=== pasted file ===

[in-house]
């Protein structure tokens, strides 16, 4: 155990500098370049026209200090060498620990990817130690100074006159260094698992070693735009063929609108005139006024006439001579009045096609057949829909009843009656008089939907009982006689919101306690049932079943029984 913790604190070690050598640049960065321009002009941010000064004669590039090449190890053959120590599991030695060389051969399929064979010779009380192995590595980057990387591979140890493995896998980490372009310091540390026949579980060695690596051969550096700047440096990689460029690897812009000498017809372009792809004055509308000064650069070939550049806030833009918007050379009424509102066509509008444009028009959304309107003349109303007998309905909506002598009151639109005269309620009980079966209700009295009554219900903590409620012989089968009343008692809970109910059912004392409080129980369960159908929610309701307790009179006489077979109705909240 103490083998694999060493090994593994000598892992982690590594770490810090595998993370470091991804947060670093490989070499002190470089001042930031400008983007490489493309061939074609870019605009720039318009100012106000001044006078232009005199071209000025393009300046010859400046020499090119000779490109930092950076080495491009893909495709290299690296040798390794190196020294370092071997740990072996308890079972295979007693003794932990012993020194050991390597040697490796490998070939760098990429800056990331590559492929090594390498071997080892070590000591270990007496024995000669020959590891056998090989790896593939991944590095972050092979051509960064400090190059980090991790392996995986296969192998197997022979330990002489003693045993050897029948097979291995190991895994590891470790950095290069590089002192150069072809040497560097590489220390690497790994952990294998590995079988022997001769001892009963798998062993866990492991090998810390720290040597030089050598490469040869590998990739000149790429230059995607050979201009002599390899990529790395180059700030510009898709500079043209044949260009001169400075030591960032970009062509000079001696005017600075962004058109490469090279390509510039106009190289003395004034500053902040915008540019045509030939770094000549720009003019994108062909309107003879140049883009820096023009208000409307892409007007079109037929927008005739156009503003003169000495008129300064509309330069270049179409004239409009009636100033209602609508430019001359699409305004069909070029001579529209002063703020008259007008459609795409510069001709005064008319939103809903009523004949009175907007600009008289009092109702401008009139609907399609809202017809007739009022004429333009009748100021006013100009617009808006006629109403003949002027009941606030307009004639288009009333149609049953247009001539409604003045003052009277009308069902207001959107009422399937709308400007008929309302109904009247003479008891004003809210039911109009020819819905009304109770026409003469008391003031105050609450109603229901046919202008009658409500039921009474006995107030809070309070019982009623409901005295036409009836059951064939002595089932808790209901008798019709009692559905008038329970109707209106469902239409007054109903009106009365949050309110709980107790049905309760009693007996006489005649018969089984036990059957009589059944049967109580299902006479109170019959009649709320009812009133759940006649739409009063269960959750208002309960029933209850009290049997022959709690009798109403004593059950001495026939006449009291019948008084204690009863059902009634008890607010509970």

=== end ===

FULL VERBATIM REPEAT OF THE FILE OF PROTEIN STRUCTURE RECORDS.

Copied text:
[in-house]
């Protein structure tokens, strides 16, 4: 155990500098370049026209200090060498620990990817130690100074006159260094698992070693735009063929609108005139006024006439001579009045096609057949829909009843009656008089939907009982006689919101306690049932079943029984 913790604190070690050598640049960065321009002009941010000064004669590039090449190890053959120590599991030695060389051969399929064979010779009380192995590595980057990387591979140890493995896998980490372009310091540390026949579980060695690596051969550096700047440096990689460029690897812009000498017809372009792809004055509308000064650069070939550049806030833009918007050379009424509102066509509008444009028009959304309107003349109303007998309905909506002598009151639109005269309620009980079966209700009295009554219900903590409620012989089968009343008692809970109910059912004392409080129980369960159908929610309701307790009179006489077979109705909240 103490083998694999060493090994593994000598892992982690590594770490810090595998993370470091991804947060670093490989070499002190470089001042930031400008983007490489493309061939074609870019605009720039318009100012106000001044006078232009005199071209000025393009300046010859400046020499090119000779490109930092950076080495491009893909495709290299690296040798390794190196020294370092071997740990072996308890079972295979007693003794932990012993020194050991390597040697490796490998070939760098990429800056990331590559492929090594390498071997080892070590000591270990007496024995000669020959590891056998090989790896593939991944590095972050092979051509960064400090190059980090991790392996995986296969192998197997022979330990002489003693045993050897029948097979291995190991895994590891470790950095290069590089002192150069072809040497560097590489220390690497790994952990294998590995079988022997001769001892009963798998062993866990492991090998810390720290040597030089050598490469040869590998990739000149790429230059995607050979201009002599390899990529790395180059700030510009898709500079043209044949260009001169400075030591960032970009062509000079001696005017600075962004058109490469090279390509510039106009190289003395004034500053902040915008540019045509030939770094000549720009003019994108062909309107003879140049883009820096023009208000409307892409007007079109037929927008005739156009503003003169000495008129300064509309330069270049179409004239409009009636100033209602609508430019001359699409305004069909070029001579529209002063703020008259007008459609795409510069001709005064008319939103809903009523004949009175907007600009008289009092109702401008009139609907399609809202017809007739009022004429333009009748100021006013100009617009808006006629109403003949002027009941606030307009004639288009009333149609049953247009001539409604003045003052009277009308069902207001959107009422399937709308400007008929309302109904009247003479008891004003809210039911109009020819819905009304109770026409003469008391003031105050609450109603229901046919202008009658409500039921009474006995107030809070309070019982009623409901005295036409009836059951064939002595089932808790209901008798019709009692559905008038329970109707209106469902239409007054109903009106009365949050309110709980107790049905309760009693007996006489005649018969089984036990059957009589059944049967109580299902006479109170019959009649709320009812009133759940006649739409009063269960959750208002309960029933209850009290049997022959709690009798109403004593059950001495026939006449009291019948008084204690009863059902009634008890607010509970």